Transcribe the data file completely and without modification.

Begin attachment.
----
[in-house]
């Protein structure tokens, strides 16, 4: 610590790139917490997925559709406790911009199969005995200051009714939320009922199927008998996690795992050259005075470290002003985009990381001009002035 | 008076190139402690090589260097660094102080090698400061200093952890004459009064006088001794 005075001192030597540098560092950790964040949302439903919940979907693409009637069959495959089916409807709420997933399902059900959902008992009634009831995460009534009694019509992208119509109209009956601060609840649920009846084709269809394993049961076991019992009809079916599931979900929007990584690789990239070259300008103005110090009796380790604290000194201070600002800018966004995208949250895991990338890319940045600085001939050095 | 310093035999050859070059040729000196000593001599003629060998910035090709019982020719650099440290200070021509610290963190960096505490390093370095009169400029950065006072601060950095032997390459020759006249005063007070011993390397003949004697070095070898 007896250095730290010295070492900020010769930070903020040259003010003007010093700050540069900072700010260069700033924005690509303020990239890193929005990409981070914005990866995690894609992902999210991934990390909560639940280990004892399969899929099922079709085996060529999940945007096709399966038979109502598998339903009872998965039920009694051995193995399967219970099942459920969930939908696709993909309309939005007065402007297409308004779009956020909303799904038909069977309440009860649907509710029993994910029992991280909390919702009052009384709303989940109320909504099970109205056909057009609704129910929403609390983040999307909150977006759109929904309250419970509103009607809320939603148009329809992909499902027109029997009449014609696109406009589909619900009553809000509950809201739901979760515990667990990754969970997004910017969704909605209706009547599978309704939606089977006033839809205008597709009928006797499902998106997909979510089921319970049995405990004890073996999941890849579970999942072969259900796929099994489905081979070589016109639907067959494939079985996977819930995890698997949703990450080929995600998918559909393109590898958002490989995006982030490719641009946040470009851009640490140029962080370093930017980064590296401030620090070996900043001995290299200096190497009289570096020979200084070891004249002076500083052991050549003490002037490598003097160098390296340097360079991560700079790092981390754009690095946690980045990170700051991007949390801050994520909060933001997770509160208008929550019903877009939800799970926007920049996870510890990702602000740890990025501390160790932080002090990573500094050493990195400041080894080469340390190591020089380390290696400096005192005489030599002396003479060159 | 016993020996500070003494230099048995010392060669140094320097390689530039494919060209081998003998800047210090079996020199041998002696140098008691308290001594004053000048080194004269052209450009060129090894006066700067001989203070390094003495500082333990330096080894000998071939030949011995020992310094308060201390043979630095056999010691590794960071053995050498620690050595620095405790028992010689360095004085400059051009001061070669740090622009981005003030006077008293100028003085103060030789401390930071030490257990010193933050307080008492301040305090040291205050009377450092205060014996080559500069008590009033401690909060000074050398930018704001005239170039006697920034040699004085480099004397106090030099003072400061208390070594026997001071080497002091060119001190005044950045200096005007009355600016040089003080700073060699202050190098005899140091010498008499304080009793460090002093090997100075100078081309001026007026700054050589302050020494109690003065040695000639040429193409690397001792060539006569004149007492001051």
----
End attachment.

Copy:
[in-house]
């Protein structure tokens, strides 16, 4: 610590790139917490997925559709406790911009199969005995200051009714939320009922199927008998996690795992050259005075470290002003985009990381001009002035 | 008076190139402690090589260097660094102080090698400061200093952890004459009064006088001794 005075001192030597540098560092950790964040949302439903919940979907693409009637069959495959089916409807709420997933399902059900959902008992009634009831995460009534009694019509992208119509109209009956601060609840649920009846084709269809394993049961076991019992009809079916599931979900929007990584690789990239070259300008103005110090009796380790604290000194201070600002800018966004995208949250895991990338890319940045600085001939050095 | 310093035999050859070059040729000196000593001599003629060998910035090709019982020719650099440290200070021509610290963190960096505490390093370095009169400029950065006072601060950095032997390459020759006249005063007070011993390397003949004697070095070898 007896250095730290010295070492900020010769930070903020040259003010003007010093700050540069900072700010260069700033924005690509303020990239890193929005990409981070914005990866995690894609992902999210991934990390909560639940280990004892399969899929099922079709085996060529999940945007096709399966038979109502598998339903009872998965039920009694051995193995399967219970099942459920969930939908696709993909309309939005007065402007297409308004779009956020909303799904038909069977309440009860649907509710029993994910029992991280909390919702009052009384709303989940109320909504099970109205056909057009609704129910929403609390983040999307909150977006759109929904309250419970509103009607809320939603148009329809992909499902027109029997009449014609696109406009589909619900009553809000509950809201739901979760515990667990990754969970997004910017969704909605209706009547599978309704939606089977006033839809205008597709009928006797499902998106997909979510089921319970049995405990004890073996999941890849579970999942072969259900796929099994489905081979070589016109639907067959494939079985996977819930995890698997949703990450080929995600998918559909393109590898958002490989995006982030490719641009946040470009851009640490140029962080370093930017980064590296401030620090070996900043001995290299200096190497009289570096020979200084070891004249002076500083052991050549003490002037490598003097160098390296340097360079991560700079790092981390754009690095946690980045990170700051991007949390801050994520909060933001997770509160208008929550019903877009939800799970926007920049996870510890990702602000740890990025501390160790932080002090990573500094050493990195400041080894080469340390190591020089380390290696400096005192005489030599002396003479060159 | 016993020996500070003494230099048995010392060669140094320097390689530039494919060209081998003998800047210090079996020199041998002696140098008691308290001594004053000048080194004269052209450009060129090894006066700067001989203070390094003495500082333990330096080894000998071939030949011995020992310094308060201390043979630095056999010691590794960071053995050498620690050595620095405790028992010689360095004085400059051009001061070669740090622009981005003030006077008293100028003085103060030789401390930071030490257990010193933050307080008492301040305090040291205050009377450092205060014996080559500069008590009033401690909060000074050398930018704001005239170039006697920034040699004085480099004397106090030099003072400061208390070594026997001071080497002091060119001190005044950045200096005007009355600016040089003080700073060699202050190098005899140091010498008499304080009793460090002093090997100075100078081309001026007026700054050589302050020494109690003065040695000639040429193409690397001792060539006569004149007492001051």